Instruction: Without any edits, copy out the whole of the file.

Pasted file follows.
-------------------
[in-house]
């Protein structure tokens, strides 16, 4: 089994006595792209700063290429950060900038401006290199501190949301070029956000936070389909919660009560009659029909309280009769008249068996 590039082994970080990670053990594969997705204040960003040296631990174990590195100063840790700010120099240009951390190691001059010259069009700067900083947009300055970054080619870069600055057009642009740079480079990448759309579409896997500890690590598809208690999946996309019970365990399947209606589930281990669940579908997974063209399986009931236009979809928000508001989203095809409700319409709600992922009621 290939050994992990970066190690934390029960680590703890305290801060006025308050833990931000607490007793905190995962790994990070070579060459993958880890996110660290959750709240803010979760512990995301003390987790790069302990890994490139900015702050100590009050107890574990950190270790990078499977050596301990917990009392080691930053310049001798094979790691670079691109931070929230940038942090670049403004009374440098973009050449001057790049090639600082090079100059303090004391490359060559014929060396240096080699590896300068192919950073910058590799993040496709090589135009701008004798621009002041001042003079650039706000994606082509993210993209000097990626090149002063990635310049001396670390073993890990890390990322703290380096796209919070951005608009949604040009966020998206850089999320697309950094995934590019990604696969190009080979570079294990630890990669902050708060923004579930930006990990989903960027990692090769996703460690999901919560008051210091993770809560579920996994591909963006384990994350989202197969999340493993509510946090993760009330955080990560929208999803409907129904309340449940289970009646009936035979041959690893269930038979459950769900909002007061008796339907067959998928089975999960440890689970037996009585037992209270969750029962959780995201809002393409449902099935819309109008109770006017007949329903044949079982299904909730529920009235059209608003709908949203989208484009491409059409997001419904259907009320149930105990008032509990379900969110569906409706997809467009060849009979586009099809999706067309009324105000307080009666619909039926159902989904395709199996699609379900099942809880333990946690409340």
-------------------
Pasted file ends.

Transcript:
[in-house]
């Protein structure tokens, strides 16, 4: 089994006595792209700063290429950060900038401006290199501190949301070029956000936070389909919660009560009659029909309280009769008249068996 590039082994970080990670053990594969997705204040960003040296631990174990590195100063840790700010120099240009951390190691001059010259069009700067900083947009300055970054080619870069600055057009642009740079480079990448759309579409896997500890690590598809208690999946996309019970365990399947209606589930281990669940579908997974063209399986009931236009979809928000508001989203095809409700319409709600992922009621 290939050994992990970066190690934390029960680590703890305290801060006025308050833990931000607490007793905190995962790994990070070579060459993958880890996110660290959750709240803010979760512990995301003390987790790069302990890994490139900015702050100590009050107890574990950190270790990078499977050596301990917990009392080691930053310049001798094979790691670079691109931070929230940038942090670049403004009374440098973009050449001057790049090639600082090079100059303090004391490359060559014929060396240096080699590896300068192919950073910058590799993040496709090589135009701008004798621009002041001042003079650039706000994606082509993210993209000097990626090149002063990635310049001396670390073993890990890390990322703290380096796209919070951005608009949604040009966020998206850089999320697309950094995934590019990604696969190009080979570079294990630890990669902050708060923004579930930006990990989903960027990692090769996703460690999901919560008051210091993770809560579920996994591909963006384990994350989202197969999340493993509510946090993760009330955080990560929208999803409907129904309340449940289970009646009936035979041959690893269930038979459950769900909002007061008796339907067959998928089975999960440890689970037996009585037992209270969750029962959780995201809002393409449902099935819309109008109770006017007949329903044949079982299904909730529920009235059209608003709908949203989208484009491409059409997001419904259907009320149930105990008032509990379900969110569906409706997809467009060849009979586009099809999706067309009324105000307080009666619909039926159902989904395709199996699609379900099942809880333990946690409340």